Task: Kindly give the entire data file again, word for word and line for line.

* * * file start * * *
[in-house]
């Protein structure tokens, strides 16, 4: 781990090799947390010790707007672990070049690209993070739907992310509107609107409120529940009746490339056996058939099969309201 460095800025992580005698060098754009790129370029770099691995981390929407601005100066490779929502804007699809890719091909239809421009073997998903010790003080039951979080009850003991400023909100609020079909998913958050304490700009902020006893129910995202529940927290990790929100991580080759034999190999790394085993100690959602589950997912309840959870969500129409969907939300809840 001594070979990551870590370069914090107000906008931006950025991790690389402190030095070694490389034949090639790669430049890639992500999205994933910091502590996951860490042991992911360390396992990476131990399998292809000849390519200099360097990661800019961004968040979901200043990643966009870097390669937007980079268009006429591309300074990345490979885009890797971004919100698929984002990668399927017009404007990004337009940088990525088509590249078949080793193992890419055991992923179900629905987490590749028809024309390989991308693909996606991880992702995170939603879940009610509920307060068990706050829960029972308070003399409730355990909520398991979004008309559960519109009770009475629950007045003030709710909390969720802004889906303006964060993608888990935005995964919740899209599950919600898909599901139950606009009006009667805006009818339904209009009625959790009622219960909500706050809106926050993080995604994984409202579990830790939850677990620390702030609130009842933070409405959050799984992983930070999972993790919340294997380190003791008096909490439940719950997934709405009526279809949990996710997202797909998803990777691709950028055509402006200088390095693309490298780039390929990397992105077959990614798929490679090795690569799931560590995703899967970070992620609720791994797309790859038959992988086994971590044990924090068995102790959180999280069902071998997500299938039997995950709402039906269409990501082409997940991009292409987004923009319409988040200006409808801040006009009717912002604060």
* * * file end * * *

[in-house]
């Protein structure tokens, strides 16, 4: 781990090799947390010790707007672990070049690209993070739907992310509107609107409120529940009746490339056996058939099969309201 460095800025992580005698060098754009790129370029770099691995981390929407601005100066490779929502804007699809890719091909239809421009073997998903010790003080039951979080009850003991400023909100609020079909998913958050304490700009902020006893129910995202529940927290990790929100991580080759034999190999790394085993100690959602589950997912309840959870969500129409969907939300809840 001594070979990551870590370069914090107000906008931006950025991790690389402190030095070694490389034949090639790669430049890639992500999205994933910091502590996951860490042991992911360390396992990476131990399998292809000849390519200099360097990661800019961004968040979901200043990643966009870097390669937007980079268009006429591309300074990345490979885009890797971004919100698929984002990668399927017009404007990004337009940088990525088509590249078949080793193992890419055991992923179900629905987490590749028809024309390989991308693909996606991880992702995170939603879940009610509920307060068990706050829960029972308070003399409730355990909520398991979004008309559960519109009770009475629950007045003030709710909390969720802004889906303006964060993608888990935005995964919740899209599950919600898909599901139950606009009006009667805006009818339904209009009625959790009622219960909500706050809106926050993080995604994984409202579990830790939850677990620390702030609130009842933070409405959050799984992983930070999972993790919340294997380190003791008096909490439940719950997934709405009526279809949990996710997202797909998803990777691709950028055509402006200088390095693309490298780039390929990397992105077959990614798929490679090795690569799931560590995703899967970070992620609720791994797309790859038959992988086994971590044990924090068995102790959180999280069902071998997500299938039997995950709402039906269409990501082409997940991009292409987004923009319409988040200006409808801040006009009717912002604060």